Something I’ve been thinking a lot about during this time is the importance of embracing the discomfort that you feel as a white person, especially a straight white guy and I would say that white men are probably the most uncomfortable with being uncomfortable. All of these long overdue discussions being had about the persistence of systemic racism, white supremacy, rape culture and other horrible things are easy to not think about when they don’t directly impact you. Obviously it isn’t pleasant to reflect on the ways that you have benefitted from/enabled/contributed to unjust systems and dynamics, and it may be tempting to check out, but understanding that the option to “check out” from these conversations is itself a privilege and a huge problem, and is something that us white guys in particular really need to remember. A lot of these issues really started to come to light on social media as I was/am still getting used to being active online to promote my music. I felt kinda weird posting about the protests and stuff when I didn’t feel like an authoritative voice, or someone who should be looked at to really educate people on social issues, especially when there are so many other people that would be better to listen to. While part of me still feels that way, I realized that it’s better to show support, amplify voices, and have difficult conversations, especially with my other white friends. Because there are people who will look up to you whether you realize it or not and If you believe it and you agree with these issues then why not just let people know, especially when it's something that feels like we need all hands on deck for. I think It’s just really important to do your part and not leave that job only to marginalized people who are dealing with enough shit right now.

Could you tell us a bit about your new project what the process of creating it was like?


I've been working with a producer and friend of mine, Kieran Cousins over the past year on the project that I'm releasing now “Thinking Over Thinking”. Before that we were working on another project called “Silver Linings” which we got professionally recorded when I was 17 or 16, but I loafted on finishing it. You grow so much during those years that I kind of grew out of it and eventually we just put it on the back burner and me and Kieran set up a little studio in my basement and we made a project from the ground up. The first song from the project that was fully finished was "Can't Stay", which is already out and he (Kieran) did a rough mix of it and I don't know, it just sounded good so then we were like okay maybe we can actually do this. Having no engineer to pay for and just not having to be on the clock allowed us to hone in and work in the space which definitely felt like the best way for me to do it; not to rush something and try to make it reflect who I am as an artist or just where I'm at.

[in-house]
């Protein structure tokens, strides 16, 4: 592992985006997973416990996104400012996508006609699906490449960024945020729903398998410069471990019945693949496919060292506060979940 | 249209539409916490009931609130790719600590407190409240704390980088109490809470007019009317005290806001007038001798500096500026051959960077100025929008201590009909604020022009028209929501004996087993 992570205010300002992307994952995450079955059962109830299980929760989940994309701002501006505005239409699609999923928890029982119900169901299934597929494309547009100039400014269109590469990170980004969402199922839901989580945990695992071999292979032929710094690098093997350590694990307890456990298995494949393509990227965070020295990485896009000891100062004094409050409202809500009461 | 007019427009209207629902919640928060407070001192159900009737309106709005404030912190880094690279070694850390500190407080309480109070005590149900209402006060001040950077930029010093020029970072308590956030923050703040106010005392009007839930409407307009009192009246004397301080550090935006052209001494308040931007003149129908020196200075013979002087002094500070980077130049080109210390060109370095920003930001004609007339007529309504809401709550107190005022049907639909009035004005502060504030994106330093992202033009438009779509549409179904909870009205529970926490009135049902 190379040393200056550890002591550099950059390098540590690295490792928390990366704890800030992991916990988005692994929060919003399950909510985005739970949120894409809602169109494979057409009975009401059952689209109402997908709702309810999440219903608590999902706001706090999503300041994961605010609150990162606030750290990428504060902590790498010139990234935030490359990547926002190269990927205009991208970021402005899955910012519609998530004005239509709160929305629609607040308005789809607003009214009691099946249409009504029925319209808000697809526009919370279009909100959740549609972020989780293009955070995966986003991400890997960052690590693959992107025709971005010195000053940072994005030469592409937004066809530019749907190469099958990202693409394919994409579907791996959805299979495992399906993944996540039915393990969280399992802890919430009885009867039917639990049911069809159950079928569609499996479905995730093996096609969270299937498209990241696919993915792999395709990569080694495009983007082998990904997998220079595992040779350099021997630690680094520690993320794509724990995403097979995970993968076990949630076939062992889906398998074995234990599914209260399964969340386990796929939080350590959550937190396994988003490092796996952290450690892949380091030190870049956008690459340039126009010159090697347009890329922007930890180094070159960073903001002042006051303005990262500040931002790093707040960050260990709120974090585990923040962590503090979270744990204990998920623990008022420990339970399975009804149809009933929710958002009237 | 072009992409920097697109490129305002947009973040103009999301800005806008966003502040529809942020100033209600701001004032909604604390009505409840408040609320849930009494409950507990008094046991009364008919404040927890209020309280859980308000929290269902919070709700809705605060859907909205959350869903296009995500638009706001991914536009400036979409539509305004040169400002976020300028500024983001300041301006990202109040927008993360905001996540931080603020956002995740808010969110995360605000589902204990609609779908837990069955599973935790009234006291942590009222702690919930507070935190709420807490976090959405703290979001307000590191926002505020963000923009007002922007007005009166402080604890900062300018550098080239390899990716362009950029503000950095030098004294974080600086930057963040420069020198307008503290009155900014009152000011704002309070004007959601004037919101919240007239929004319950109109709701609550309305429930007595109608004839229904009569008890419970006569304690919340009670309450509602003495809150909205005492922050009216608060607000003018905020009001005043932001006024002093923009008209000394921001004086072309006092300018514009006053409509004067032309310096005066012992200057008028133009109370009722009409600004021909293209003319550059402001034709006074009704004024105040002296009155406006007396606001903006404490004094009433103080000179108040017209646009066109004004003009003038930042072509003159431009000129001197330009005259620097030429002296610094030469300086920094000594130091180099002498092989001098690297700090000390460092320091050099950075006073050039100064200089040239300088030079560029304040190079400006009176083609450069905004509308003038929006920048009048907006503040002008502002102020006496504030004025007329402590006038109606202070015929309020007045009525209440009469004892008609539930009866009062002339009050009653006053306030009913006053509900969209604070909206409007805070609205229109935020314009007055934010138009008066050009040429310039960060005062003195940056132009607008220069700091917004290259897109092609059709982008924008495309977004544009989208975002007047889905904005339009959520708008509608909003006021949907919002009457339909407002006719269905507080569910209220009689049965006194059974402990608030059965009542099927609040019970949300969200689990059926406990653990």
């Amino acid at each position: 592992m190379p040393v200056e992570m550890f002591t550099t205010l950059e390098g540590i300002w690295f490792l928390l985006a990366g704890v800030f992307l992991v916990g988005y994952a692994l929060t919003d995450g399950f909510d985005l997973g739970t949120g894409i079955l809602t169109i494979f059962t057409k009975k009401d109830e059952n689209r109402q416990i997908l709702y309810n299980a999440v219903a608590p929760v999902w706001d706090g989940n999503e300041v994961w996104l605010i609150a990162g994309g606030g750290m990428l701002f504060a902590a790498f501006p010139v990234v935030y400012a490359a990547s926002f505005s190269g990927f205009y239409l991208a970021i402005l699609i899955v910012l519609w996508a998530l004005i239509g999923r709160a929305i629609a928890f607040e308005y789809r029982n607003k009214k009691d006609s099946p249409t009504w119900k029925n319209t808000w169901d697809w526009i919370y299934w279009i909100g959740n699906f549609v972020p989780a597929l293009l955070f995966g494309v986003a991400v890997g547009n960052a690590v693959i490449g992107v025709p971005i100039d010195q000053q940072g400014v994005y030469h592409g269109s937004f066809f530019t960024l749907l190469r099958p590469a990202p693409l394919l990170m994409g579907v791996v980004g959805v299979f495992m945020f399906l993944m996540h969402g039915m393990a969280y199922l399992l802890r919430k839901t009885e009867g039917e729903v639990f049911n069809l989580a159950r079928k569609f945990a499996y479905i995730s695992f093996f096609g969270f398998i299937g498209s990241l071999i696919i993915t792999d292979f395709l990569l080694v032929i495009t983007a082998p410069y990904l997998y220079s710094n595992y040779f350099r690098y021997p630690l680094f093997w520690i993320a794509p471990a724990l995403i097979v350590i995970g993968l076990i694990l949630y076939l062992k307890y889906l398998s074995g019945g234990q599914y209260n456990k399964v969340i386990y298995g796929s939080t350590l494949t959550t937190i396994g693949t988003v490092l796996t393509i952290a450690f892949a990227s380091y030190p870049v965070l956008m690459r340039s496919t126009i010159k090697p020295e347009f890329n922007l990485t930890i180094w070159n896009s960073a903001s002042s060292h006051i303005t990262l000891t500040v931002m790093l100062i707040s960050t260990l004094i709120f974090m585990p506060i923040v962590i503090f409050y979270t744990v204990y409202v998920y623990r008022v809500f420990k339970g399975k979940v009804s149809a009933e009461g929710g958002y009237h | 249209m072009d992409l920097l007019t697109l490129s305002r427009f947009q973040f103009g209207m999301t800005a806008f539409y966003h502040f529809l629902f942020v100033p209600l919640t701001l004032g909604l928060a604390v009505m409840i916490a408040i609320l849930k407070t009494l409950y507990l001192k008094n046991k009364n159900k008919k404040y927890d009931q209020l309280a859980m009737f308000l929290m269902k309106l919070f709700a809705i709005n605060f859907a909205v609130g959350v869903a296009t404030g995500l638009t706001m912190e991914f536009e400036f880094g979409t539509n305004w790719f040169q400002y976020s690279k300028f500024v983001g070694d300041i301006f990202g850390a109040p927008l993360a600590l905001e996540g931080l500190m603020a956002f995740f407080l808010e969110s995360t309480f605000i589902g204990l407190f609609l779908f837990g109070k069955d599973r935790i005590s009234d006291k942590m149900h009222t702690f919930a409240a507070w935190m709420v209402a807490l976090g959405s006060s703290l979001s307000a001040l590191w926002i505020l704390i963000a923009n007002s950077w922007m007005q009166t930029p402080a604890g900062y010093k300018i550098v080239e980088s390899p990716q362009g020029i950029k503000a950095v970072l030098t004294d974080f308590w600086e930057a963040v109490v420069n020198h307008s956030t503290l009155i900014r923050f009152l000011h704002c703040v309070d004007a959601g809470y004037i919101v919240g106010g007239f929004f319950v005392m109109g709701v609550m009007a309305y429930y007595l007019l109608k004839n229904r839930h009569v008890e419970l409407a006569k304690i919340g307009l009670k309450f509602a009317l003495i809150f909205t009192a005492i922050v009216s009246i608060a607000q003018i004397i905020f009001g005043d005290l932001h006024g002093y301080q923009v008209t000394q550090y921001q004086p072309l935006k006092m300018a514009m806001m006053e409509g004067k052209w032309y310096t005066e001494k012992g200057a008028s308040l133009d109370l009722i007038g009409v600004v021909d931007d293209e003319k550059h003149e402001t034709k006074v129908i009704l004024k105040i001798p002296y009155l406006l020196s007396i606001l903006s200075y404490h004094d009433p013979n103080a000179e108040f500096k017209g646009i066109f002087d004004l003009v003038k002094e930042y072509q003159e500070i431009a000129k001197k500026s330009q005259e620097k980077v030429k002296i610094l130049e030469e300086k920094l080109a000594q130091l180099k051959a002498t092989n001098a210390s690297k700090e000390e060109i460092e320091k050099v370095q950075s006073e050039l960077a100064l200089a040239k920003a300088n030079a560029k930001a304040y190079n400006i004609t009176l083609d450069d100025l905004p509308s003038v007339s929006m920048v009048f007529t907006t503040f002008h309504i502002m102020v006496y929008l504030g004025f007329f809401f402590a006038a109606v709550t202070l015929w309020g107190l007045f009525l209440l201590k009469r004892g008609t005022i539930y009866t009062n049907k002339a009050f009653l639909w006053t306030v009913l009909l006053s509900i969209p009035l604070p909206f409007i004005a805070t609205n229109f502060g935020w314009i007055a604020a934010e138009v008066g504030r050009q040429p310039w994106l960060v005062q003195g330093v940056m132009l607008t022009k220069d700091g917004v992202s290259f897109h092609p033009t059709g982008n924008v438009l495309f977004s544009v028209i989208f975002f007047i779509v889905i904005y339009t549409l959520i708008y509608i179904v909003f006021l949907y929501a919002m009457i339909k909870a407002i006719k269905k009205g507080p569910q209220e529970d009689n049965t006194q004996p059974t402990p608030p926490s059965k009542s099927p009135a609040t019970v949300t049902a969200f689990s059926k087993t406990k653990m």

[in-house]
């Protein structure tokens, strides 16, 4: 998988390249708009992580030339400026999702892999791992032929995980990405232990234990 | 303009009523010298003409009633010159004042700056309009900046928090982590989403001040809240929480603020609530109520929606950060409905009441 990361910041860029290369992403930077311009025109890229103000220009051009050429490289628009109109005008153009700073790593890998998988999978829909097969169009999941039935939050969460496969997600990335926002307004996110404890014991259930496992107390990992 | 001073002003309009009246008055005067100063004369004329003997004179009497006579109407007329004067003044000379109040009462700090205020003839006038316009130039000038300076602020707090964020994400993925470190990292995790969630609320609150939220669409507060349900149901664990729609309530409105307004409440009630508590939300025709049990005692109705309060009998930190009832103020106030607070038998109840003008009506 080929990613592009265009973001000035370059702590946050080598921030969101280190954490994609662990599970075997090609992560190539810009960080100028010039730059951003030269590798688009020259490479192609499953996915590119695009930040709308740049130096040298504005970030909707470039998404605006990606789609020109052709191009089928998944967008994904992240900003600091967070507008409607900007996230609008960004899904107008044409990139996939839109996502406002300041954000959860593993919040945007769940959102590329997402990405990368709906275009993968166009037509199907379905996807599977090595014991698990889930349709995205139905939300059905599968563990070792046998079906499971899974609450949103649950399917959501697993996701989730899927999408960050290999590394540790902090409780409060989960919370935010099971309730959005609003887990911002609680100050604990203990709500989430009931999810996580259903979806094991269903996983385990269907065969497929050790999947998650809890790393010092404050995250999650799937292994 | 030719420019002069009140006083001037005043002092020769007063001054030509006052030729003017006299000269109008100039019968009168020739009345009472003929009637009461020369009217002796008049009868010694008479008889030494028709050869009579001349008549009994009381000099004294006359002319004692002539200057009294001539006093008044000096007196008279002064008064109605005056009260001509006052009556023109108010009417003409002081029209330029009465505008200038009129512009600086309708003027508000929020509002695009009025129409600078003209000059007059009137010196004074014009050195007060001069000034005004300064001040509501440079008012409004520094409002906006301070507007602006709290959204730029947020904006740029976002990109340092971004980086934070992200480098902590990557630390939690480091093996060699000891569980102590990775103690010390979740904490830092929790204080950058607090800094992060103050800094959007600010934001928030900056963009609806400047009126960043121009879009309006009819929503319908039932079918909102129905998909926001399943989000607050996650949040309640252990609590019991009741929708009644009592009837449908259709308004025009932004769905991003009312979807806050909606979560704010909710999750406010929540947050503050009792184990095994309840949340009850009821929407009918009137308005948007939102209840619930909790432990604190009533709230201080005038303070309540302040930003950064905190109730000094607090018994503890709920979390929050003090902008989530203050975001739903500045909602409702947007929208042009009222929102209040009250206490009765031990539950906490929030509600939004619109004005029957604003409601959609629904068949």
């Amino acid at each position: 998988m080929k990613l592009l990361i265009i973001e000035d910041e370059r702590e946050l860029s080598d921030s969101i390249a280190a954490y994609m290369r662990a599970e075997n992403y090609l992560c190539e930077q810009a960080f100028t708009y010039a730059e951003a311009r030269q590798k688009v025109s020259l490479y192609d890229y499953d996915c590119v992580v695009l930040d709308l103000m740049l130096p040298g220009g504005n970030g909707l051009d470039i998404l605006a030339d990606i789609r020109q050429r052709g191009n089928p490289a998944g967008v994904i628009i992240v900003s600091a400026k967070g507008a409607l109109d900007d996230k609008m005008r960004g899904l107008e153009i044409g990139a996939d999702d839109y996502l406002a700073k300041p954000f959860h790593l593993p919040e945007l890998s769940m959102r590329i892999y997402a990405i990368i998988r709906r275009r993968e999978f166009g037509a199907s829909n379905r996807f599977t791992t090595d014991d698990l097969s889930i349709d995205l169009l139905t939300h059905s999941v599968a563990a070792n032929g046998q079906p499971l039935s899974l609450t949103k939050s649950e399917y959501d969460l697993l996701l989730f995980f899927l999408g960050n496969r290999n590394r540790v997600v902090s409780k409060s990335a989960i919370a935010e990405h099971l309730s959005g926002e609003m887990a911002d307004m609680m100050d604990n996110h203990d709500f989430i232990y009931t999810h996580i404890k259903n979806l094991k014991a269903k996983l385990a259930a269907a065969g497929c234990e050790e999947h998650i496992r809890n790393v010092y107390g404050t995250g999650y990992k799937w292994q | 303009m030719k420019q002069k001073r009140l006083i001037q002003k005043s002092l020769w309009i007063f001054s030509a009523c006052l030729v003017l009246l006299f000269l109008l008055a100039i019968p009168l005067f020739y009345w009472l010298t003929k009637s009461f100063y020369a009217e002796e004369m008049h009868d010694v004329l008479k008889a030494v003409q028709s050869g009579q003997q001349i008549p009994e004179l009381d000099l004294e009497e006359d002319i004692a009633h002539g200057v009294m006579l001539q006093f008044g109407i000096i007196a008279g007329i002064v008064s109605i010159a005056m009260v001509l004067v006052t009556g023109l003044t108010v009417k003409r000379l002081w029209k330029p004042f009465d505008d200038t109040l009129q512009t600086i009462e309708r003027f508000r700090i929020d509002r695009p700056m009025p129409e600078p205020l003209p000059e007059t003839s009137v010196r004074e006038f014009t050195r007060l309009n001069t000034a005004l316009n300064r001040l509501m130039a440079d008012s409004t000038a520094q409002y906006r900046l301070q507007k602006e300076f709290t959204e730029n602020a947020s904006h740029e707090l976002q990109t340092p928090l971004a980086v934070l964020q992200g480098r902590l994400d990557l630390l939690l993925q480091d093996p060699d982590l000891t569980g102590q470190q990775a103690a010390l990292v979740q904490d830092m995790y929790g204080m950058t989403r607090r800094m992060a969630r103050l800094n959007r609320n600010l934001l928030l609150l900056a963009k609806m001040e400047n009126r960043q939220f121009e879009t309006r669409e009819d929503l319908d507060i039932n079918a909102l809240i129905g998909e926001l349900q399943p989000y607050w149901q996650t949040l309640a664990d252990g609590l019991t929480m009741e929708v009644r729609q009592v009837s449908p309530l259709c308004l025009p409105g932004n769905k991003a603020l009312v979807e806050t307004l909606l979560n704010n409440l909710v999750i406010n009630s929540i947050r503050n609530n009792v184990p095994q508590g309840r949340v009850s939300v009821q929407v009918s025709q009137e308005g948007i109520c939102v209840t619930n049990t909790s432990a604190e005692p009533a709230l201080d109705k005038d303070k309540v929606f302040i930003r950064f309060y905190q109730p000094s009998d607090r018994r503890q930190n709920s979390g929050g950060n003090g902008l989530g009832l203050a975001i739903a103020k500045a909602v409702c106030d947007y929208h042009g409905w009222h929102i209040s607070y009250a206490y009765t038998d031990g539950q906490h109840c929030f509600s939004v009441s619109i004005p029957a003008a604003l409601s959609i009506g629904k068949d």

There was a struggle there by having presented myself in the past as someone who didn't take themselves too seriously with my previous music. So, I found it really difficult to reach out and collaborate with other people that I didn't already know well so the vast majority of the project was done just by Kieran and I. Near the end I got to collaborate with some artists; like I did a song with Lillian Blue Makin; she's a good friend of mine and Danie; another friend of mine. I love collaborating with people, just in every way and I think it's so interesting to work with other artists and I've been using this project to try and reach out and get involved in the community. I was really trying to meet new artists that I could form relationships and work with because there's so many talented people in Toronto and the more you get out there the more you see. And it can kind of be hard to connect because Toronto can be a bit cold, kind of like cliquey and not so community oriented or I don't know, it can kind of feel that way. But, I'm just really excited because there's so many people in Toronto that have inspired me and I'm so excited to see what we can do in the time coming.